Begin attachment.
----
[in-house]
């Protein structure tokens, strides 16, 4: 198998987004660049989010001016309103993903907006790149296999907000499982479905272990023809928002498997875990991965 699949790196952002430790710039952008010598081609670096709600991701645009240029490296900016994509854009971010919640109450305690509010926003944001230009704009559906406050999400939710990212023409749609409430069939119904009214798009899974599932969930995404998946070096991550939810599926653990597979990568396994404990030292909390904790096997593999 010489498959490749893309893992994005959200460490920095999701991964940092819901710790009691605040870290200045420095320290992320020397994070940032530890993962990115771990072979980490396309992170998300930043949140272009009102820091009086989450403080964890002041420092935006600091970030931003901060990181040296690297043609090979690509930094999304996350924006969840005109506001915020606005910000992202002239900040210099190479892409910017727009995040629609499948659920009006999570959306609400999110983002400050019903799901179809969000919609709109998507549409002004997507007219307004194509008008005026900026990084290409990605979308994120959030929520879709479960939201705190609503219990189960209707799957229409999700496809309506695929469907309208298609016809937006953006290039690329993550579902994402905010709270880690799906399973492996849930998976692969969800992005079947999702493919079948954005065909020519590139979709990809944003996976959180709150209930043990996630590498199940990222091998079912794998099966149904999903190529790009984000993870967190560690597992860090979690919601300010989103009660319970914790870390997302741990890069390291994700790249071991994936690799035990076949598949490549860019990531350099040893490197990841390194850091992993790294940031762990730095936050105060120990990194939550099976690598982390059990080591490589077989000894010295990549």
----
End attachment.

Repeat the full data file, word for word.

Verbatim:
[in-house]
């Protein structure tokens, strides 16, 4: 198998987004660049989010001016309103993903907006790149296999907000499982479905272990023809928002498997875990991965 699949790196952002430790710039952008010598081609670096709600991701645009240029490296900016994509854009971010919640109450305690509010926003944001230009704009559906406050999400939710990212023409749609409430069939119904009214798009899974599932969930995404998946070096991550939810599926653990597979990568396994404990030292909390904790096997593999 010489498959490749893309893992994005959200460490920095999701991964940092819901710790009691605040870290200045420095320290992320020397994070940032530890993962990115771990072979980490396309992170998300930043949140272009009102820091009086989450403080964890002041420092935006600091970030931003901060990181040296690297043609090979690509930094999304996350924006969840005109506001915020606005910000992202002239900040210099190479892409910017727009995040629609499948659920009006999570959306609400999110983002400050019903799901179809969000919609709109998507549409002004997507007219307004194509008008005026900026990084290409990605979308994120959030929520879709479960939201705190609503219990189960209707799957229409999700496809309506695929469907309208298609016809937006953006290039690329993550579902994402905010709270880690799906399973492996849930998976692969969800992005079947999702493919079948954005065909020519590139979709990809944003996976959180709150209930043990996630590498199940990222091998079912794998099966149904999903190529790009984000993870967190560690597992860090979690919601300010989103009660319970914790870390997302741990890069390291994700790249071991994936690799035990076949598949490549860019990531350099040893490197990841390194850091992993790294940031762990730095936050105060120990990194939550099976690598982390059990080591490589077989000894010295990549």